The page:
A World of Possibilities

A world of possibilities.  Hmm.  When I first saw the theme for this year’s International Babywearing Week (IBW), I’ll be honest, I really had no idea what that was supposed to mean.  After I thought about it a little more, I think that it’s supposed to be interpreted individually.  If I’m wrong, I’m sure someone will tell me.  🙂

The world of possibilities babywearing has opened for me may be COMPLETELY DIFFERENT than the world of possibilities it has opened for my friends, my neighbors, and those I’ve never met before.  So I guess I can only share what it means to me.  So here goes…

It means more opportunity. Opportunity to learn, interact, or visit with others while my little one slumbered on my chest.  It meant going to weddings and feeling calm while my family with little kids were running around chasing the children like crazy people.  Ok, well aren’t all families crazy anyway?  So maybe that one’s a bit of a stretch…

It means bonding. My husband could bond with our boys through wearing them.  Whether it was the Baby Bjorn early on or the ergo sport later, he has been able to also care for them the way they’re accustomed to being comforted with me during the weekday.

It means protection.  People seem less likely to want to put their dirty hands all over your newborn when they’re wrapped up tightly to your body.  Little kids reach for feet, not baby faces.  And it means comforting them when they’re sick (and fall asleep on your back in a wrap… and let you get them in bed still asleep!!).

It means freedom.  It means vacation.  Hiking and camping in tents.  Exposing our kids to nature. In bear country in the Rocky Mountains.  And the Smoky Mountains.  Even though we call Illinois our home.  It means we can take the train downtown and not HAVE to lug a stroller around.  Don’t get me wrong, I have strollers.  I’ve been thankful to occasionally use the jogging stroller to exercise- though it’s not a very pretty or fast sight.  I’ve been thankful for their storage when Christmas shopping.  It just means I have an OPTION.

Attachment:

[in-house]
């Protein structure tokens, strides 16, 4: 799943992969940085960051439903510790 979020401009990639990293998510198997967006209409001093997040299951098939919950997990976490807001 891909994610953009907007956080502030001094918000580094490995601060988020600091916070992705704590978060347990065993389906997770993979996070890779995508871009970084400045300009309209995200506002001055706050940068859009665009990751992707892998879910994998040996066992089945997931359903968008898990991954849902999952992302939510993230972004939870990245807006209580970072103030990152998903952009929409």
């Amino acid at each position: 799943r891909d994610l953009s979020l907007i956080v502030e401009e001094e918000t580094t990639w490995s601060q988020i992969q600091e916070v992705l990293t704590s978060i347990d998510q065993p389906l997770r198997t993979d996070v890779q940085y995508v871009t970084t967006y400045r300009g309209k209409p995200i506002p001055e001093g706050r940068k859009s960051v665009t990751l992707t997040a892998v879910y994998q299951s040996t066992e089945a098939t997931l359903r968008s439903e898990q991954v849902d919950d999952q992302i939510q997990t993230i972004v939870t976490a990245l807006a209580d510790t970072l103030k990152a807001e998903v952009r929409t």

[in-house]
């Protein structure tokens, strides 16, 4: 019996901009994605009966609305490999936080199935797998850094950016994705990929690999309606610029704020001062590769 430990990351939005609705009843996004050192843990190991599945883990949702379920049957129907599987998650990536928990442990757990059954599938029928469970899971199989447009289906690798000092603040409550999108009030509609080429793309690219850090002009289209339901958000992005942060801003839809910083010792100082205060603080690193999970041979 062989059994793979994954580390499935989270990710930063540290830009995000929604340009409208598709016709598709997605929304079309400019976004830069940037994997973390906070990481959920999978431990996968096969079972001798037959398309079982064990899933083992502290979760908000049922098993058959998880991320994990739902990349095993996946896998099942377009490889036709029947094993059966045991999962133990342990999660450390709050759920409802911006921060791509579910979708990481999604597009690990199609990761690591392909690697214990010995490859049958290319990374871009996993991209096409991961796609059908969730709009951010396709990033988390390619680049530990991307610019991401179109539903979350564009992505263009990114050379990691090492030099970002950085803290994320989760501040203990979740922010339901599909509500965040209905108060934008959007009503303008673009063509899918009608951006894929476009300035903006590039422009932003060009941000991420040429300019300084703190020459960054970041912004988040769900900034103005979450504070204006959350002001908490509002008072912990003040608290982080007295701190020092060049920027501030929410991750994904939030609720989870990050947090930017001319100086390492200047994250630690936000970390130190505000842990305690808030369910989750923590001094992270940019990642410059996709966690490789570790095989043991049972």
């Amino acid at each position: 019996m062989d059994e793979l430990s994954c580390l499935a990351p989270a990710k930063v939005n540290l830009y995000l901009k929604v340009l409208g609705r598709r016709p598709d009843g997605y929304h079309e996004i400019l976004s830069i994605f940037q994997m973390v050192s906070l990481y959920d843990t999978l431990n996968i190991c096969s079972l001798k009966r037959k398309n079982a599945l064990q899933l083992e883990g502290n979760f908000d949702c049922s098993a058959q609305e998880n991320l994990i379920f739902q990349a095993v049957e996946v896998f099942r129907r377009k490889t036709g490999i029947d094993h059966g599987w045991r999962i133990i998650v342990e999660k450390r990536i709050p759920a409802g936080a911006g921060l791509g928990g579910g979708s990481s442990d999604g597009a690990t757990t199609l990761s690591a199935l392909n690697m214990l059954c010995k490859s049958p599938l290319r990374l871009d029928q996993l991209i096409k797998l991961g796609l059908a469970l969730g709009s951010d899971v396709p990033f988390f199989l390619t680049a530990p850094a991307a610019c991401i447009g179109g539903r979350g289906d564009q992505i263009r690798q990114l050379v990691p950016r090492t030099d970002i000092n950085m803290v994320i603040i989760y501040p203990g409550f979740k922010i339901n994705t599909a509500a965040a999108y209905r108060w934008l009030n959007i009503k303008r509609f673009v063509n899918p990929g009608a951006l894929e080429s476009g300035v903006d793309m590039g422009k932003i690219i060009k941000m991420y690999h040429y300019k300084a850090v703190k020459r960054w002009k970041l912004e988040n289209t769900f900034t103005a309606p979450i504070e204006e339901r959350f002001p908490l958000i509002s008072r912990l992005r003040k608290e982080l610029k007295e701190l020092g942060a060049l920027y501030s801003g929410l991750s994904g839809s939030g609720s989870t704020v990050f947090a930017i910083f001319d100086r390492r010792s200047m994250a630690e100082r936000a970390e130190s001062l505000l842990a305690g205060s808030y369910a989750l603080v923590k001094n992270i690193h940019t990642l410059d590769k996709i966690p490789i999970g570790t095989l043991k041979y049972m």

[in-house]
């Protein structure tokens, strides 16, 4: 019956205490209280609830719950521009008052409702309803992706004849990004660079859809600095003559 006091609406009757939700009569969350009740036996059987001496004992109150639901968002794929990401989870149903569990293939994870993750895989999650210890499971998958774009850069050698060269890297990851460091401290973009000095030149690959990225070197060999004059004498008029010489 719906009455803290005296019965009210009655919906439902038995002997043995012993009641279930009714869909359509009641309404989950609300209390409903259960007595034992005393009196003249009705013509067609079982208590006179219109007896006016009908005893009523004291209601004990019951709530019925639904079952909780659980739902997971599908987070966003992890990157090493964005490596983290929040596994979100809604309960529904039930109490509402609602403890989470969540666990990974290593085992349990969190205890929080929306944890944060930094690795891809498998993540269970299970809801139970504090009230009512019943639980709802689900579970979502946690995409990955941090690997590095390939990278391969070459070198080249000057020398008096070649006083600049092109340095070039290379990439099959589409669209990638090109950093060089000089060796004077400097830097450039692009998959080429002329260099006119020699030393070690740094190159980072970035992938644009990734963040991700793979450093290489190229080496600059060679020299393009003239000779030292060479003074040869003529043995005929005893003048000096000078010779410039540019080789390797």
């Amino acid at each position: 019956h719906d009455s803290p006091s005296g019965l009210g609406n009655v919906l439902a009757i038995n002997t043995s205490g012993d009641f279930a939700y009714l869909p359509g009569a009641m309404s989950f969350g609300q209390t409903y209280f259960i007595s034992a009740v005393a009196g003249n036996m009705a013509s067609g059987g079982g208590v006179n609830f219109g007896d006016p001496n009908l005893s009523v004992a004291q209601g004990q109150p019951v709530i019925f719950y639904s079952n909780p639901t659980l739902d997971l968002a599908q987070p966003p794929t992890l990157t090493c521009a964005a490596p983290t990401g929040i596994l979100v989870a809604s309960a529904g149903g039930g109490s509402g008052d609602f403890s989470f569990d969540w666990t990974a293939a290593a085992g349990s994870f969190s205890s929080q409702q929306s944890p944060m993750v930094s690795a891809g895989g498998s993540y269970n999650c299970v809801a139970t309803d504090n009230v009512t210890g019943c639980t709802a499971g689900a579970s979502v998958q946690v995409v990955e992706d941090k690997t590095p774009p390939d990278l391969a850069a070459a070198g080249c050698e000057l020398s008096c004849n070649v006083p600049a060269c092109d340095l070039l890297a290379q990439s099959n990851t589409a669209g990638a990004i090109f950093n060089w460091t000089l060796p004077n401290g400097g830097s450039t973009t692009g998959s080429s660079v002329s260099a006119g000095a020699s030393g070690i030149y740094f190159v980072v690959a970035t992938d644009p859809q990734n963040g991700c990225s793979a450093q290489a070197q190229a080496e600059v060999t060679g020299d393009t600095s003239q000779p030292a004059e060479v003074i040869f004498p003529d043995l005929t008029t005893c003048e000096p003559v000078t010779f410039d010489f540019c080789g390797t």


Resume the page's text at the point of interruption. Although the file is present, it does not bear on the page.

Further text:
It means I could be a more “lazy” mom.  Babies who are worn cry significantly less than babies who aren’t worn in those early days, and also beyond.  Babies cry for all sorts of reasons.  Sickness, overstimulation, health problems, missing naps, the reasons can be endless.  I’m all for making my life easier.  And opportunity to feel less stressed?  I’ll take it!

And as my child gets older, ahem, I’ve also been known to use it to calm my kids down.  I’ve been overheard on numerous occasions saying “that’s it, if you can’t XYZ you WILL go uppie until you can calm down”.  XYZ means anything in my world from running into traffic to hitting his older brother to touching every.possible.thing.breakable in a store.  Sometimes I’m surprised by the hands up in the air wanting to jump up for a break.  Sometimes I’m quickly tossing him on my back.  I then feel him sink against me and settle quickly, contently.  Sometimes it’s instead it’s after a momentary yet futile resistance. 🙂  A few minutes in that safe place can calm the overtired, overstimulated toddler or preschooler just as easily as it does a baby.  Photo  of his favorite beloved Kinderpack courtesy of Kristy Garceau Photography:  www.kristygarceauphotography.com

And being part of this BWI organization means I can help other caregivers.  It’s really a “caregiver to caregiver” organization.  It doesn’t mean I have to know EVERYTHING about babywearing or  know EVERY single fabric, length, or fiber of carriers out there (and believe me I don’t).  It also means I can defer to others who have more experience or knowledge of other specific carriers or carries.